It’s that time of year again when office Christmas parties descend upon the nation. Companies are expected to lay on a do for their employees, to thank them for another year of hard work done.
Working for a large corporate organisation, I recently attended the office Christmas party in Covent Garden, Central London. As I have gotten older and working for a corporation, I have found my tolerance to attending the festivities where alcohol is present has increased. On this occasion, I did not question whether or not I should attend, but accepted it as a form of participating in office activities.
Being raised as a Muslim, I know where the fundamental boundaries I must not cross lie. To many of my Caucasian colleagues, it comes as a surprise that I have never touched a drop of alcohol and would never consider doing so. But to me, it is astounding to watch professional business people becoming undone in front of their co-workers, acting in a manner which they later regret. Or even worse, cannot remember.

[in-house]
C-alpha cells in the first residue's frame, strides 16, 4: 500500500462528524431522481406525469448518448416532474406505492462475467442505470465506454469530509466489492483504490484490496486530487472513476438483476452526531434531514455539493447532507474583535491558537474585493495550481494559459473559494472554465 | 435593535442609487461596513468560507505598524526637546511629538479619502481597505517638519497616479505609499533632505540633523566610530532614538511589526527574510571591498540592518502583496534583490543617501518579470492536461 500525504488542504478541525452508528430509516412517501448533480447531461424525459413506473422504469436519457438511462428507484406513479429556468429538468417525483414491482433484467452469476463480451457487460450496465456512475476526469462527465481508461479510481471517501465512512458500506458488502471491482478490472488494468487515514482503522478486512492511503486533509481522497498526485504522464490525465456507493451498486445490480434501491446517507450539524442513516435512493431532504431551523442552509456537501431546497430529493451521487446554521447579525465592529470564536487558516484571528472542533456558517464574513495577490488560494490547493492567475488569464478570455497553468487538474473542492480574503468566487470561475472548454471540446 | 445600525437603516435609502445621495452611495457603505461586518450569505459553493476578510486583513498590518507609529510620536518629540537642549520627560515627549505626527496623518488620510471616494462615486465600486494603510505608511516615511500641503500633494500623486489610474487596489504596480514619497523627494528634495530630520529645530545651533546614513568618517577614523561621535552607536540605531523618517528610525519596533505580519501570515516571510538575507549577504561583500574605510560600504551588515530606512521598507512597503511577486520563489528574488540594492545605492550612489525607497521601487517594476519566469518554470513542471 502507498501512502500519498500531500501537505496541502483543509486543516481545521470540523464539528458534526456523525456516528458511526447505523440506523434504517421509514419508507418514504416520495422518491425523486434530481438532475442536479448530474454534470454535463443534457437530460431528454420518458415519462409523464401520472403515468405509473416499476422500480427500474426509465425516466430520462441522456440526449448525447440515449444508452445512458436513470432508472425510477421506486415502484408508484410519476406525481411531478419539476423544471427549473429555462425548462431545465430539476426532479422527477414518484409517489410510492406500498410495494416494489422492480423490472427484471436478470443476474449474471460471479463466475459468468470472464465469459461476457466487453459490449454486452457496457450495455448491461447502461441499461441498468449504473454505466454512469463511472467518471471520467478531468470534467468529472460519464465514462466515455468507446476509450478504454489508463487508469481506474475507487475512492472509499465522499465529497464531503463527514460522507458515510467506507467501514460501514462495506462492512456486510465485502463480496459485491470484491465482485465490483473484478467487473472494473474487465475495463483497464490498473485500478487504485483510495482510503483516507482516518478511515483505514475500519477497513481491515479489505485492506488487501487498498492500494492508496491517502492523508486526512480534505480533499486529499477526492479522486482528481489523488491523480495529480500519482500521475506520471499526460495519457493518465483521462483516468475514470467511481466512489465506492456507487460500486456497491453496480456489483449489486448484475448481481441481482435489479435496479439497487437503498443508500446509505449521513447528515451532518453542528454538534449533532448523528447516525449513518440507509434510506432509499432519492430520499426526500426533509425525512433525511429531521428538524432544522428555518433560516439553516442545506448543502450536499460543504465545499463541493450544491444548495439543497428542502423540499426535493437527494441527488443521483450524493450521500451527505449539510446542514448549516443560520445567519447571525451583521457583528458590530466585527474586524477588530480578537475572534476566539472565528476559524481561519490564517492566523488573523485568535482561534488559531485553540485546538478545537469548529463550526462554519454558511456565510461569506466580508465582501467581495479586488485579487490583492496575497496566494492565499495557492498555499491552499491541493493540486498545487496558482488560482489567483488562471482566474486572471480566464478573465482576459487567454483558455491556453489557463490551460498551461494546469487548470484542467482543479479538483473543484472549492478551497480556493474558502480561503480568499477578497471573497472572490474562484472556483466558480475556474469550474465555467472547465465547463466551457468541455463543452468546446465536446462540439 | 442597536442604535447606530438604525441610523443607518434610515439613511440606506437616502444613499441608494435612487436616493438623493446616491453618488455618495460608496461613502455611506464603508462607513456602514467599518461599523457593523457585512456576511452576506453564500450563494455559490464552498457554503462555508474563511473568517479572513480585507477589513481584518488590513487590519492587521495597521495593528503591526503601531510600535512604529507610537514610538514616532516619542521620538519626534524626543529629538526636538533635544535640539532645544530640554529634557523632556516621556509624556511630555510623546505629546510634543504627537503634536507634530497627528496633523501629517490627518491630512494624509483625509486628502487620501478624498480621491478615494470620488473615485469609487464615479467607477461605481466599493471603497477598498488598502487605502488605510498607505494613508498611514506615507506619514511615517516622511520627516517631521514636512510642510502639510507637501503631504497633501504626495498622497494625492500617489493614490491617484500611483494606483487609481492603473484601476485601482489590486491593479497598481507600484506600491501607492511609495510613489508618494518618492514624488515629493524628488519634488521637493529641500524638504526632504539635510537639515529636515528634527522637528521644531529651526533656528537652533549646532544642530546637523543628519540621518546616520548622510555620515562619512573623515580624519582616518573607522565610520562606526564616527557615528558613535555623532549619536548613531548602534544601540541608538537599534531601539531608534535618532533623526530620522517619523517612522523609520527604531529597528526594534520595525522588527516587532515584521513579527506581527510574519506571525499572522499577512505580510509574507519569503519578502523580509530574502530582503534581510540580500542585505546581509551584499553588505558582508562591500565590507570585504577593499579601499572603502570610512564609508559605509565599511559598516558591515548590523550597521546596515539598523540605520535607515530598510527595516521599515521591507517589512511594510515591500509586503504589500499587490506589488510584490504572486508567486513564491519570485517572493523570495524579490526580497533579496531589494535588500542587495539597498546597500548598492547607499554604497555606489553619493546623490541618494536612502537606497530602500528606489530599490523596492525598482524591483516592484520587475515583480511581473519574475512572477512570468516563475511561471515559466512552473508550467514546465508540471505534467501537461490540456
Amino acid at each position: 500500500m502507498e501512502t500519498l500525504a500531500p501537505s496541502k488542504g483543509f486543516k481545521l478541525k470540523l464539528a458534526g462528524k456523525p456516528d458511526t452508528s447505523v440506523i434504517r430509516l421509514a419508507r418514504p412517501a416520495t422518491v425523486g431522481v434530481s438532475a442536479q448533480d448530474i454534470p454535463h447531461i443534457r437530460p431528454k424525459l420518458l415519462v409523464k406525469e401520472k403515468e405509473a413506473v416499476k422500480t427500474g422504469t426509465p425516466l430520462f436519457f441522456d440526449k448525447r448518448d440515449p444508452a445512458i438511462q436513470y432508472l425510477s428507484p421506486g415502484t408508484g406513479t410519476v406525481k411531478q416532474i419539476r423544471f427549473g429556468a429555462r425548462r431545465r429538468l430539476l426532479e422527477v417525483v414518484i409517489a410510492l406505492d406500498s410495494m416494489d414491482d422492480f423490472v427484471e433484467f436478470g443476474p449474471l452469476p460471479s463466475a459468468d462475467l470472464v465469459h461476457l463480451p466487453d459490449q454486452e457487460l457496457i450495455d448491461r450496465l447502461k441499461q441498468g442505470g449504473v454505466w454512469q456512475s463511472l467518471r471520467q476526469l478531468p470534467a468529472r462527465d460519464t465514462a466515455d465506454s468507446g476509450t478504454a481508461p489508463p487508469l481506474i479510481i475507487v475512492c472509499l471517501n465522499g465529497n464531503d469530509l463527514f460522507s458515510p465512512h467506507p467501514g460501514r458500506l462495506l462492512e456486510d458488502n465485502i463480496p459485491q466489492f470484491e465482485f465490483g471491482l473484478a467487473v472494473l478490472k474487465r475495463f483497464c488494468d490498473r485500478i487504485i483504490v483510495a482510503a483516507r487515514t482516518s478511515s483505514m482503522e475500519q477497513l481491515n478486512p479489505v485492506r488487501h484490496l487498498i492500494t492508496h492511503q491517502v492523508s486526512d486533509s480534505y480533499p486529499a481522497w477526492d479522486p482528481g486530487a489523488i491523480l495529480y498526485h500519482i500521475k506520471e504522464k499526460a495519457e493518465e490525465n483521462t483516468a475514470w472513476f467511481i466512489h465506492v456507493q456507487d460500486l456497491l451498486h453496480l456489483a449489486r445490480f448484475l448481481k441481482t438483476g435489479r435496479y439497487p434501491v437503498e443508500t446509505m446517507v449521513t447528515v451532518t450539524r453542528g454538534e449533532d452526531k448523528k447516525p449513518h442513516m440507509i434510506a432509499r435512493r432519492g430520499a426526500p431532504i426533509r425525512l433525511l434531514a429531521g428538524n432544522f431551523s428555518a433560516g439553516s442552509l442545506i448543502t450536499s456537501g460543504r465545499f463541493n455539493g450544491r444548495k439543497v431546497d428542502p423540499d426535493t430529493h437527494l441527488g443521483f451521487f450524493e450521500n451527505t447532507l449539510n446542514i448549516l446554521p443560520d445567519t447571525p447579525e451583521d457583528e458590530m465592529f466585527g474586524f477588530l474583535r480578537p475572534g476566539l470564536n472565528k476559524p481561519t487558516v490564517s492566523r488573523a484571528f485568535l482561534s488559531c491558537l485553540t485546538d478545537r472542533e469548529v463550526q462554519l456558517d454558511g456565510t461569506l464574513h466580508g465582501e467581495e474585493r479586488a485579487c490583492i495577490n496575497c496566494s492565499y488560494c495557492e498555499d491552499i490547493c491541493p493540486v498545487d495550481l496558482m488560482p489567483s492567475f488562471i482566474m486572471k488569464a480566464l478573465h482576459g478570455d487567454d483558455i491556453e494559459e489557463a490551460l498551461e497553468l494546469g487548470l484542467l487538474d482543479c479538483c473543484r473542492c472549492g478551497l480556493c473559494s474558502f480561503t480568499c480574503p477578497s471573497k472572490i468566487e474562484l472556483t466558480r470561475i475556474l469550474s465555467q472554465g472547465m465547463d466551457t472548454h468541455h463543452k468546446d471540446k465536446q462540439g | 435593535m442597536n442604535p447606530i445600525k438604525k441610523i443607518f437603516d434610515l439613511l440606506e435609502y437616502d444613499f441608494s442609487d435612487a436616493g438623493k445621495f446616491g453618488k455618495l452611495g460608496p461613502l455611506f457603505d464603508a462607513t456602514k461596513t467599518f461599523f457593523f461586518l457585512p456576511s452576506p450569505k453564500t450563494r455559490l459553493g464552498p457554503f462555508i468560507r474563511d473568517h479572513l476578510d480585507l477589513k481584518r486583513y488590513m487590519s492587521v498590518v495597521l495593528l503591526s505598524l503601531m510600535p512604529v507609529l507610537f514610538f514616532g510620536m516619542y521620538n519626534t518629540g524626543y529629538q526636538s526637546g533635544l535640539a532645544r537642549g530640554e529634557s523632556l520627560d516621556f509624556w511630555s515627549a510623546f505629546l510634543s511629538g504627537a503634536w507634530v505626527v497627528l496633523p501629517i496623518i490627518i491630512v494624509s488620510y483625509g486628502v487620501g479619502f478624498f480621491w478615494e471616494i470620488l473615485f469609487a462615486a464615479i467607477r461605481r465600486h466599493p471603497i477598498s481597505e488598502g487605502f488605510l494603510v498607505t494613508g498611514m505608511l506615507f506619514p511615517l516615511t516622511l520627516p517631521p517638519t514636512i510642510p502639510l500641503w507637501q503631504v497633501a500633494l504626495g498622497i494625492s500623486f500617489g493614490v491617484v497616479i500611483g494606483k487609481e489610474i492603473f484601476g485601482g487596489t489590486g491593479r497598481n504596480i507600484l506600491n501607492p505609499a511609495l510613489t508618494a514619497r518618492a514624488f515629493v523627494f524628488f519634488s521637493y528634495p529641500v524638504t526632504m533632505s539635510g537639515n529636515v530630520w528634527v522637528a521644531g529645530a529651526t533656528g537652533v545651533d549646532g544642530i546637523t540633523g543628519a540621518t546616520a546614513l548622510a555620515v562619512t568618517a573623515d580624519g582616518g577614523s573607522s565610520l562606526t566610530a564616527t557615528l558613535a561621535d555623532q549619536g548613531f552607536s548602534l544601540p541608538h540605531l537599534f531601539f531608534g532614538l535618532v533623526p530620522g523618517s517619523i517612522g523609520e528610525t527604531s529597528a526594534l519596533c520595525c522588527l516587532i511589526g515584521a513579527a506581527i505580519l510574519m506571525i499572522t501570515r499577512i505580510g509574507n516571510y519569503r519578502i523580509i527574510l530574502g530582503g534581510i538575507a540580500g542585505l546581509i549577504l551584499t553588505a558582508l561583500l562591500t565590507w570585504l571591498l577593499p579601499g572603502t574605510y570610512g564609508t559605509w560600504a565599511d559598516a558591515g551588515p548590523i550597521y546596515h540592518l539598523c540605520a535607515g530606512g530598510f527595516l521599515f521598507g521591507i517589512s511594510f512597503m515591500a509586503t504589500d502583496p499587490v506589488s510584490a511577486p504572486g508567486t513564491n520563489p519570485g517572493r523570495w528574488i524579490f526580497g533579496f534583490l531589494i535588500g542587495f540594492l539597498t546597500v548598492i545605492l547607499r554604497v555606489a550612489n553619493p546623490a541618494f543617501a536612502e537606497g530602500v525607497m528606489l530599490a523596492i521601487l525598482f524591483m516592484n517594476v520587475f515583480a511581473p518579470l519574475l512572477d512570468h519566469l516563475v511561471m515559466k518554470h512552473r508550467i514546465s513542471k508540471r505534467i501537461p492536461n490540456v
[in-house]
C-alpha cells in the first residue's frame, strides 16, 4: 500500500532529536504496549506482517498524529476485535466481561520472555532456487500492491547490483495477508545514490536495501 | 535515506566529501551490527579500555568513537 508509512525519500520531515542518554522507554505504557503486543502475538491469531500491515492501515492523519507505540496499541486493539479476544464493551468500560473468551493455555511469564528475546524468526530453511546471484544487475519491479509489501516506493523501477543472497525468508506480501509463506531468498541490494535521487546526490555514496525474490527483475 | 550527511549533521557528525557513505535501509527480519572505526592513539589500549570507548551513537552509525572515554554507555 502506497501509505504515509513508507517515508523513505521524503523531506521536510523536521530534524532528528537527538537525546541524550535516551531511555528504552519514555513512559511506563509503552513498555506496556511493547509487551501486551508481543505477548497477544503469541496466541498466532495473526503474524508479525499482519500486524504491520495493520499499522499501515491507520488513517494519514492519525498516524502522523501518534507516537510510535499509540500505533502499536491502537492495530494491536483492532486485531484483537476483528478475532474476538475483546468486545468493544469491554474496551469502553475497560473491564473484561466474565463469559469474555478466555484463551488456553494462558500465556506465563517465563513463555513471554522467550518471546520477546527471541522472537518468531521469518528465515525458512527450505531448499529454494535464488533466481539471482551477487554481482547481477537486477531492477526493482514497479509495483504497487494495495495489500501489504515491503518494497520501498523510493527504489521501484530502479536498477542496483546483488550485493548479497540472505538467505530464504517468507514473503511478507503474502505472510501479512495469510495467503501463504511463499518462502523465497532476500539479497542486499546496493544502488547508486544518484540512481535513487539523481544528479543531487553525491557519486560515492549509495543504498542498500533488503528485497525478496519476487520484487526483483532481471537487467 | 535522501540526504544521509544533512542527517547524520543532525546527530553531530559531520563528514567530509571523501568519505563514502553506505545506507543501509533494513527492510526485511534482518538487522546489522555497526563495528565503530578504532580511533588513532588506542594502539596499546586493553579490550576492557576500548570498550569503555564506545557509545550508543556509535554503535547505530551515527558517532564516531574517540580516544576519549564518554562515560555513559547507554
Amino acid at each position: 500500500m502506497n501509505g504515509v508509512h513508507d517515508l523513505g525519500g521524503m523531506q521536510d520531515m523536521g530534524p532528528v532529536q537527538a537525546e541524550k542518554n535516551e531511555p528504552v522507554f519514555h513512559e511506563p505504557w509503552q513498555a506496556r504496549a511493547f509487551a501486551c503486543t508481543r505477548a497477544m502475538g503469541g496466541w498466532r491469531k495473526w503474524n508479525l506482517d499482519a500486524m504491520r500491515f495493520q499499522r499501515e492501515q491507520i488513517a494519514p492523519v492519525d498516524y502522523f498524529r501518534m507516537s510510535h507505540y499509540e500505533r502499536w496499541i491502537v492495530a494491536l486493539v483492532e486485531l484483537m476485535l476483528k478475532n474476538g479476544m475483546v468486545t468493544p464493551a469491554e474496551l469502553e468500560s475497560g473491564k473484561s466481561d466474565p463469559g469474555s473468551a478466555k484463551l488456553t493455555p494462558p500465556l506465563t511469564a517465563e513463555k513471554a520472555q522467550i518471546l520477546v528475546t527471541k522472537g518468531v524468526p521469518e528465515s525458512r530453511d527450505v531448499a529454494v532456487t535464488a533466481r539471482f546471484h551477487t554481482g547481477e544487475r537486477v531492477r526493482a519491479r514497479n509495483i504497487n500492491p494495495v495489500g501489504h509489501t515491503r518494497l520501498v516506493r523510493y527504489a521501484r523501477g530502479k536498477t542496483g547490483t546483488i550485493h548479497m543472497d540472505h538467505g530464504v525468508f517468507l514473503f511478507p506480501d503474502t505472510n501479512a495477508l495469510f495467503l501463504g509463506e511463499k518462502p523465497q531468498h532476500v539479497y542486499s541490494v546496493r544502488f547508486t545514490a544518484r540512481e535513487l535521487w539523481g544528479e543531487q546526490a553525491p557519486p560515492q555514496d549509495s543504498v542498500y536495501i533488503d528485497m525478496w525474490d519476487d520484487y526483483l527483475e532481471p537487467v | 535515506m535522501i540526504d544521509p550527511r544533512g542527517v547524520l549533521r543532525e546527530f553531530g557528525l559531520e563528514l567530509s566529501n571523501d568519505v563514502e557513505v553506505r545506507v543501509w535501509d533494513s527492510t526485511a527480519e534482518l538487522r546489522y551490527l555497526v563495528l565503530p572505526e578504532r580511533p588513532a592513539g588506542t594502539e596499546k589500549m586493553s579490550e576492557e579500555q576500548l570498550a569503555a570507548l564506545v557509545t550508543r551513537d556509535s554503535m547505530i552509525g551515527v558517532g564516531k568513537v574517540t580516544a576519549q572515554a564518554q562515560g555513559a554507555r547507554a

Standing back as a sober person, I watched the havoc unfold at the open bar where the company was picking up the tab. I was trying to understand why people need a liquor to open up and ‘enjoy’ themselves. And then I realised it is part of their culture and how they have been raised. However, attending parties with alcohol present and being around drunk people is not how I have been raised.
It is concerning to acknowledge that many more young Muslims are now drinking alcohol and partying until the early hours. There are influences all around, including the good strength and stability of the home environment, the expectation of the workplace and the people we are associated with. However, it all comes down to an individual’s inner character, once the consequence of choices has been weighed up.
The choice of attending office parties is amongst the common expectations of living in a Western society that is it not second guessed by many of us British Pakistanis.
What do you think?